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In an operating system one of the requirements is to provide a mechanism for the various devices and components to communicate. The Nemesis kernel provides events and event channels to provide the underlying notification mechanism on which a range of communications channels can be constructed. There were a number of important considerations for the event mechanism in Nemesis.

These requirements dictate a solution which is asynchronous and non-blocking, and which can indicate that an arbitrary number of communications have occurred to the receiver.

The scheme is based on events the value of which can be conveyed from a sending domain via the kernel to a recipient domain via an event channel. An event is a monotonically increasing integer which may be read and modified atomically by the sending domain. This domain can request the current value be conveyed to the recipient domain by performing the kernel system call, send(). The recipient domain holds a readonly copy of the event which is updated by the kernel as a result of a send().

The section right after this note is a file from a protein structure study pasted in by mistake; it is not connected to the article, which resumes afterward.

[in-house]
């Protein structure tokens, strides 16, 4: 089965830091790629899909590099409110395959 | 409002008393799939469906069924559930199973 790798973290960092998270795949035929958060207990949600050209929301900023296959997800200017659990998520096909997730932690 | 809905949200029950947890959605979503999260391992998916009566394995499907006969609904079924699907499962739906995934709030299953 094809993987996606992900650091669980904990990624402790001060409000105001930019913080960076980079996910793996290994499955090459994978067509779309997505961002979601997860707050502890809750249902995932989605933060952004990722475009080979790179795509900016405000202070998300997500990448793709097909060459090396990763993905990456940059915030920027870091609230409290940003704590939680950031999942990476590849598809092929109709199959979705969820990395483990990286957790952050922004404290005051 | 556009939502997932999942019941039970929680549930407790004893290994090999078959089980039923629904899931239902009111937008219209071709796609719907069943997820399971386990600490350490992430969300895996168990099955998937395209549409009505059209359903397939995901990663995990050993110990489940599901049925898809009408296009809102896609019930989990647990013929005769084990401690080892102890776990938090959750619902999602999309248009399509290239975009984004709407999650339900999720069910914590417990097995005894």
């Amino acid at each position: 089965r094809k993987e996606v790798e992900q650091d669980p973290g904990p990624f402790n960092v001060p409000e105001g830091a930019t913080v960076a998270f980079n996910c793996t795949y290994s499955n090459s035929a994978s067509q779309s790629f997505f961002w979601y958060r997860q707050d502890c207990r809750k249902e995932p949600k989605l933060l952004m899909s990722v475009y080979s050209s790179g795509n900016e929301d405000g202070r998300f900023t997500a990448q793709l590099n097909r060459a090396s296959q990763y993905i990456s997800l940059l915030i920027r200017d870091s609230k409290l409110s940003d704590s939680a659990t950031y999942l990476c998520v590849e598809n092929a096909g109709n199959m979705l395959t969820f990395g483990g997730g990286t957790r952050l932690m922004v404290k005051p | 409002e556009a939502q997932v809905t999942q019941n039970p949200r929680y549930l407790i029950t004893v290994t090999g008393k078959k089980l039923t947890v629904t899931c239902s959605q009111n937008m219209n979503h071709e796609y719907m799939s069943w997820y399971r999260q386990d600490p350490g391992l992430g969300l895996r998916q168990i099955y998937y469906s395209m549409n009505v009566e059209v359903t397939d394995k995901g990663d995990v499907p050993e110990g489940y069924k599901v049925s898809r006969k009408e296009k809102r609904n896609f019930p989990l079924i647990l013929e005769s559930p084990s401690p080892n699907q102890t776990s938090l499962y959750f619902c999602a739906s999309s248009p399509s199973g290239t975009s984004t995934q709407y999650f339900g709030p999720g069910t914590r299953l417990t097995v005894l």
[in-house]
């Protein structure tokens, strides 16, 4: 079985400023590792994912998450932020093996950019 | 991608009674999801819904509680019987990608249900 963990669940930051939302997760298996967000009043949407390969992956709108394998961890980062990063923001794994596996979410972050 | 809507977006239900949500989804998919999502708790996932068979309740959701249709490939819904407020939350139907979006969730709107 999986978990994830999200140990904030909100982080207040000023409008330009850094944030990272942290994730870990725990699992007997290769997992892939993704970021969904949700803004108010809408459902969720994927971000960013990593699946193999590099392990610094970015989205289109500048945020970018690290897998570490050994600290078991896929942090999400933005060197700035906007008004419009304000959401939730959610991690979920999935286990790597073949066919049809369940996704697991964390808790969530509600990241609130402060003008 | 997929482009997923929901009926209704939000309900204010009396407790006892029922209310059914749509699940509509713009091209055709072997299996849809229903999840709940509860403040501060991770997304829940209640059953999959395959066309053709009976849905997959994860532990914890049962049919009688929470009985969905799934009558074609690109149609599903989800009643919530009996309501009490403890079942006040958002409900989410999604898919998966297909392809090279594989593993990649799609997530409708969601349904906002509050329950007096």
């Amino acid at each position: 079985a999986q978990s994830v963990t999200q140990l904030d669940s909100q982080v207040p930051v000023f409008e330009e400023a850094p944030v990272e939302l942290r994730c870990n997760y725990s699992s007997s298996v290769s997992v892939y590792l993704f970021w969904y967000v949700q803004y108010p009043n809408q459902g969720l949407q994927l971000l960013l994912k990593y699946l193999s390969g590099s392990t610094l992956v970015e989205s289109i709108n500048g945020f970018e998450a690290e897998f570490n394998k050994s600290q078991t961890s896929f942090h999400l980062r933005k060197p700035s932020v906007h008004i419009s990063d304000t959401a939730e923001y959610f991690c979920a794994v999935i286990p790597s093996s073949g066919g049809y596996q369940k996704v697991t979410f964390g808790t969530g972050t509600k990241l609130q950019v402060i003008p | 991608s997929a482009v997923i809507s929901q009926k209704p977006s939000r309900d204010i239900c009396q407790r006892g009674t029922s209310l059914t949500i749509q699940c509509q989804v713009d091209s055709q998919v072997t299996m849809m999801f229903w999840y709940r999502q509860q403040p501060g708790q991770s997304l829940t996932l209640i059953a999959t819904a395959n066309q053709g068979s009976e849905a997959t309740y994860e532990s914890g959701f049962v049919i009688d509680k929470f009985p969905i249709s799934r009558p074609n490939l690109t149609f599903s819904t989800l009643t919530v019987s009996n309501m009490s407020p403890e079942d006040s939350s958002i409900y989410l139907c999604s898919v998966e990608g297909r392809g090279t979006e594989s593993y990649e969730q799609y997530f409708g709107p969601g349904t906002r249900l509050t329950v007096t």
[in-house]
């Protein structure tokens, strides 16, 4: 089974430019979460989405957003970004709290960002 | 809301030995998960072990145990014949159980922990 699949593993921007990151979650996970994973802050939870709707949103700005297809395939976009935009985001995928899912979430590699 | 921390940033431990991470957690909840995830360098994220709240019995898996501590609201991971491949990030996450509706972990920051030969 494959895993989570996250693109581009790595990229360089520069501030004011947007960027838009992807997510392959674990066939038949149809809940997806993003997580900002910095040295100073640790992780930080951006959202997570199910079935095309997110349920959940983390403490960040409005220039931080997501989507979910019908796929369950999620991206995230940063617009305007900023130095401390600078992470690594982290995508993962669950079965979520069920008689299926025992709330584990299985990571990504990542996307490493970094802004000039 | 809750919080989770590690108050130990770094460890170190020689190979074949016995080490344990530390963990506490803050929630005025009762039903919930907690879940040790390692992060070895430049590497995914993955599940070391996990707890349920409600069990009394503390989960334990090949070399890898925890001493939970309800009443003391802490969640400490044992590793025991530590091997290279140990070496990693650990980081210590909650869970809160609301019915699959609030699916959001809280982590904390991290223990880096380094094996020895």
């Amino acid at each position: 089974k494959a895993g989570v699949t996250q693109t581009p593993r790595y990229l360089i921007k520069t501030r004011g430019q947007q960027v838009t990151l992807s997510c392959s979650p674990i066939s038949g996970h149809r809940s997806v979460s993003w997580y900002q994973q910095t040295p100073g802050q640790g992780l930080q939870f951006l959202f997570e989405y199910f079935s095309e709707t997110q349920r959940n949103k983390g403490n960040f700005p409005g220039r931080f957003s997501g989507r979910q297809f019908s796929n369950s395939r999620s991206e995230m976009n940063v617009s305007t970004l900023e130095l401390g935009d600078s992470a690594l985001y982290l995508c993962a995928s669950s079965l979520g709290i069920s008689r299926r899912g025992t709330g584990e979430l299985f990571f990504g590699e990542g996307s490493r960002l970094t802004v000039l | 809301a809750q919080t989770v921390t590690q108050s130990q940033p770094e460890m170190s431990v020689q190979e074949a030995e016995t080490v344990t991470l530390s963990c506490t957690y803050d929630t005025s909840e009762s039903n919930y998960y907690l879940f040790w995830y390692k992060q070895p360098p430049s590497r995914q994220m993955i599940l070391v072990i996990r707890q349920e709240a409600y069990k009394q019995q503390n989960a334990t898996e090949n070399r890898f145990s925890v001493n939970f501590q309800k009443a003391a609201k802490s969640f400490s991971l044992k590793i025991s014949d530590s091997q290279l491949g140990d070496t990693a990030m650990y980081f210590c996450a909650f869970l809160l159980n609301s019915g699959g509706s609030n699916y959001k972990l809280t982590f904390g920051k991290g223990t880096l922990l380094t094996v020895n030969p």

Figure 4:  Example of sending an event update

As an example, figure 4 shows the value of event number n in domain A being propagated (by the send system call) to domain B where it is event number m. The mapping table for event channels from A has the pair (B,m) for entry n so the kernel copies the value from A's event table to the appropriate entry in B's event table and places B's index (in this case m) into B's circular buffer fifo.

For each domain, the kernel has a protected table of the destinations of the event channels originating at that domain. A management domain called the Binder, described in section vi-A, is responsible for initialising these tables and thereby creating communication channels. Currently only ``point-to-point'' events are implemented, although there is nothing to prevent ``multicast'' events if needed in the future.

Exactly what an event represents is not known by the kernel, but only by the domains themselves. The relationship between these Nemesis events and event counts and sequencers [16] within the standard user thread library is discussed in section iv-D. Events are also used as the underlying notification mechanism supporting interrupt dispatch and inter-domain communication facilities at a higher level of abstraction - currently support is provided for inter-domain invocations (section vi), and streaming data operations (section vi-C).

next up previous
Next: Time Up: The Virtual Processor Interface Previous: Activations

I. Leslie, D. McAuley, R. Black, T. Roscoe, P. Barham, D. Evers, R. Fairbairns & E. Hyden